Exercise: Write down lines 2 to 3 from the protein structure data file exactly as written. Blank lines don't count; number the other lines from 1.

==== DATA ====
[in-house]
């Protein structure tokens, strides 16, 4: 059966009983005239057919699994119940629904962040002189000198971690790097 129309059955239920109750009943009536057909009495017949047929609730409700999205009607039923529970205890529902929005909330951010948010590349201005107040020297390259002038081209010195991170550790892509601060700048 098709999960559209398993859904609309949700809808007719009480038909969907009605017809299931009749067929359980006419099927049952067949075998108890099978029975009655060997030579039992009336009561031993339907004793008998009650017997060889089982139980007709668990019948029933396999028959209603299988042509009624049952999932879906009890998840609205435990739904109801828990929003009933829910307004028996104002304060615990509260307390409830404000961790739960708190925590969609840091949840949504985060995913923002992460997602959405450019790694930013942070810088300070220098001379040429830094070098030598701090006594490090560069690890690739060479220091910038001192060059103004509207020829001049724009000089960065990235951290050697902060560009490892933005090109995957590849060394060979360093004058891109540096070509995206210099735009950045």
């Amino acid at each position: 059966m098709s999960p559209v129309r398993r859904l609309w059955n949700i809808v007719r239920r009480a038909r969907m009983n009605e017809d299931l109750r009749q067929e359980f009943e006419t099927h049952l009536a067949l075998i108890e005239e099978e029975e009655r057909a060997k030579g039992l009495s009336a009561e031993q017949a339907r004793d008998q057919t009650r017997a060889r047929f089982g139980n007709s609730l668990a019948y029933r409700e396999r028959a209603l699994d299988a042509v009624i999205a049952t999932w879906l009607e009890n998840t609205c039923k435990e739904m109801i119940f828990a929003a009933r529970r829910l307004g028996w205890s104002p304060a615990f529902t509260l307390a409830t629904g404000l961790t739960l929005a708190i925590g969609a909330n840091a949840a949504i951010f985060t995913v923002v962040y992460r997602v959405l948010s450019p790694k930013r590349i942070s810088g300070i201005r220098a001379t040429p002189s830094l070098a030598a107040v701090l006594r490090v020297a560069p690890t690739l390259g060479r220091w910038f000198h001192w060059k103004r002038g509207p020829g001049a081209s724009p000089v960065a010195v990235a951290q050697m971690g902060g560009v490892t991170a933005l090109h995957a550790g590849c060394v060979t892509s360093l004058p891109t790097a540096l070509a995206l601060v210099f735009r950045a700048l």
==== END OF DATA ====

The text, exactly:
């Protein structure tokens, strides 16, 4: 059966009983005239057919699994119940629904962040002189000198971690790097 129309059955239920109750009943009536057909009495017949047929609730409700999205009607039923529970205890529902929005909330951010948010590349201005107040020297390259002038081209010195991170550790892509601060700048 098709999960559209398993859904609309949700809808007719009480038909969907009605017809299931009749067929359980006419099927049952067949075998108890099978029975009655060997030579039992009336009561031993339907004793008998009650017997060889089982139980007709668990019948029933396999028959209603299988042509009624049952999932879906009890998840609205435990739904109801828990929003009933829910307004028996104002304060615990509260307390409830404000961790739960708190925590969609840091949840949504985060995913923002992460997602959405450019790694930013942070810088300070220098001379040429830094070098030598701090006594490090560069690890690739060479220091910038001192060059103004509207020829001049724009000089960065990235951290050697902060560009490892933005090109995957590849060394060979360093004058891109540096070509995206210099735009950045």
């Amino acid at each position: 059966m098709s999960p559209v129309r398993r859904l609309w059955n949700i809808v007719r239920r009480a038909r969907m009983n009605e017809d299931l109750r009749q067929e359980f009943e006419t099927h049952l009536a067949l075998i108890e005239e099978e029975e009655r057909a060997k030579g039992l009495s009336a009561e031993q017949a339907r004793d008998q057919t009650r017997a060889r047929f089982g139980n007709s609730l668990a019948y029933r409700e396999r028959a209603l699994d299988a042509v009624i999205a049952t999932w879906l009607e009890n998840t609205c039923k435990e739904m109801i119940f828990a929003a009933r529970r829910l307004g028996w205890s104002p304060a615990f529902t509260l307390a409830t629904g404000l961790t739960l929005a708190i925590g969609a909330n840091a949840a949504i951010f985060t995913v923002v962040y992460r997602v959405l948010s450019p790694k930013r590349i942070s810088g300070i201005r220098a001379t040429p002189s830094l070098a030598a107040v701090l006594r490090v020297a560069p690890t690739l390259g060479r220091w910038f000198h001192w060059k103004r002038g509207p020829g001049a081209s724009p000089v960065a010195v990235a951290q050697m971690g902060g560009v490892t991170a933005l090109h995957a550790g590849c060394v060979t892509s360093l004058p891109t790097a540096l070509a995206l601060v210099f735009r950045a700048l």